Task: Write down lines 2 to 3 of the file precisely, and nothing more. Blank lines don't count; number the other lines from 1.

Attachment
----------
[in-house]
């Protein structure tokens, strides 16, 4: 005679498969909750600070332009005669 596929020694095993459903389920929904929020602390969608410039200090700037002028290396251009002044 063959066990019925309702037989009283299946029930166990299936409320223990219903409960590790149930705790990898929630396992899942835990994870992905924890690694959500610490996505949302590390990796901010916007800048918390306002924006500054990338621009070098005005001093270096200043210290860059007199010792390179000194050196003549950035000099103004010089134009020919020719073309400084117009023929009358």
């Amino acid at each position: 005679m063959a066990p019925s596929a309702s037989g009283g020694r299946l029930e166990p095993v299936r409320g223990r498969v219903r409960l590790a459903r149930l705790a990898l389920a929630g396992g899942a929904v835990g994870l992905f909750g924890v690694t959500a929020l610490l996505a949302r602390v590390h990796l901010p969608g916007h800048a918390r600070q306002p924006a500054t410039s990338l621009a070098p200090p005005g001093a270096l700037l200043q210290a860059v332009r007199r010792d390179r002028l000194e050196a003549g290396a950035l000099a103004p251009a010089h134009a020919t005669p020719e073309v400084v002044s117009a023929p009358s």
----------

């Protein structure tokens, strides 16, 4: 005679498969909750600070332009005669 596929020694095993459903389920929904929020602390969608410039200090700037002028290396251009002044 063959066990019925309702037989009283299946029930166990299936409320223990219903409960590790149930705790990898929630396992899942835990994870992905924890690694959500610490996505949302590390990796901010916007800048918390306002924006500054990338621009070098005005001093270096200043210290860059007199010792390179000194050196003549950035000099103004010089134009020919020719073309400084117009023929009358």
């Amino acid at each position: 005679m063959a066990p019925s596929a309702s037989g009283g020694r299946l029930e166990p095993v299936r409320g223990r498969v219903r409960l590790a459903r149930l705790a990898l389920a929630g396992g899942a929904v835990g994870l992905f909750g924890v690694t959500a929020l610490l996505a949302r602390v590390h990796l901010p969608g916007h800048a918390r600070q306002p924006a500054t410039s990338l621009a070098p200090p005005g001093a270096l700037l200043q210290a860059v332009r007199r010792d390179r002028l000194e050196a003549g290396a950035l000099a103004p251009a010089h134009a020919t005669p020719e073309v400084v002044s117009a023929p009358s």